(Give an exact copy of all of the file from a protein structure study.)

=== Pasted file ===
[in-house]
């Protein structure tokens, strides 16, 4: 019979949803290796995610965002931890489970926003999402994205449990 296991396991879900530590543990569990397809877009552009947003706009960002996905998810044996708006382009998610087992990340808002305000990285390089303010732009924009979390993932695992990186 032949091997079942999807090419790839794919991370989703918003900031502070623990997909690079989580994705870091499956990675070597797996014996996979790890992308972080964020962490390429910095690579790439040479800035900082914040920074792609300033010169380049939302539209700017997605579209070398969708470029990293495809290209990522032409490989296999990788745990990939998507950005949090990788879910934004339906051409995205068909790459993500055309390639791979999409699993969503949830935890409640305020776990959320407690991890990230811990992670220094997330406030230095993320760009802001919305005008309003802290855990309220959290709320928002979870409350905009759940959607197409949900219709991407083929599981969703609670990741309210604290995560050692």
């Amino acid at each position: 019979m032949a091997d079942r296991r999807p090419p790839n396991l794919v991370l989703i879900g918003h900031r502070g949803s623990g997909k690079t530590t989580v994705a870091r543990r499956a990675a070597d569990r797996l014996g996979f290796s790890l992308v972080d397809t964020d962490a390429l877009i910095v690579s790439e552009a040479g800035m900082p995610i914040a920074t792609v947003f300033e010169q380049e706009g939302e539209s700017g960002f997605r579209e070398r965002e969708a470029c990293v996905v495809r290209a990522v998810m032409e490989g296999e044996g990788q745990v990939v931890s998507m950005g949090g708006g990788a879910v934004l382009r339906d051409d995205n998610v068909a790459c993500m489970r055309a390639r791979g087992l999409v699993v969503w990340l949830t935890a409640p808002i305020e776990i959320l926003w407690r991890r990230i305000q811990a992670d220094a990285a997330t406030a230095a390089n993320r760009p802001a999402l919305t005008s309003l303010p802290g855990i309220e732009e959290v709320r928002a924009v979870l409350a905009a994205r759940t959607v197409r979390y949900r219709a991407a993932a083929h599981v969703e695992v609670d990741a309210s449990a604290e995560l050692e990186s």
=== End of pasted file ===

[in-house]
């Protein structure tokens, strides 16, 4: 019979949803290796995610965002931890489970926003999402994205449990 296991396991879900530590543990569990397809877009552009947003706009960002996905998810044996708006382009998610087992990340808002305000990285390089303010732009924009979390993932695992990186 032949091997079942999807090419790839794919991370989703918003900031502070623990997909690079989580994705870091499956990675070597797996014996996979790890992308972080964020962490390429910095690579790439040479800035900082914040920074792609300033010169380049939302539209700017997605579209070398969708470029990293495809290209990522032409490989296999990788745990990939998507950005949090990788879910934004339906051409995205068909790459993500055309390639791979999409699993969503949830935890409640305020776990959320407690991890990230811990992670220094997330406030230095993320760009802001919305005008309003802290855990309220959290709320928002979870409350905009759940959607197409949900219709991407083929599981969703609670990741309210604290995560050692």
């Amino acid at each position: 019979m032949a091997d079942r296991r999807p090419p790839n396991l794919v991370l989703i879900g918003h900031r502070g949803s623990g997909k690079t530590t989580v994705a870091r543990r499956a990675a070597d569990r797996l014996g996979f290796s790890l992308v972080d397809t964020d962490a390429l877009i910095v690579s790439e552009a040479g800035m900082p995610i914040a920074t792609v947003f300033e010169q380049e706009g939302e539209s700017g960002f997605r579209e070398r965002e969708a470029c990293v996905v495809r290209a990522v998810m032409e490989g296999e044996g990788q745990v990939v931890s998507m950005g949090g708006g990788a879910v934004l382009r339906d051409d995205n998610v068909a790459c993500m489970r055309a390639r791979g087992l999409v699993v969503w990340l949830t935890a409640p808002i305020e776990i959320l926003w407690r991890r990230i305000q811990a992670d220094a990285a997330t406030a230095a390089n993320r760009p802001a999402l919305t005008s309003l303010p802290g855990i309220e732009e959290v709320r928002a924009v979870l409350a905009a994205r759940t959607v197409r979390y949900r219709a991407a993932a083929h599981v969703e695992v609670d990741a309210s449990a604290e995560l050692e990186s």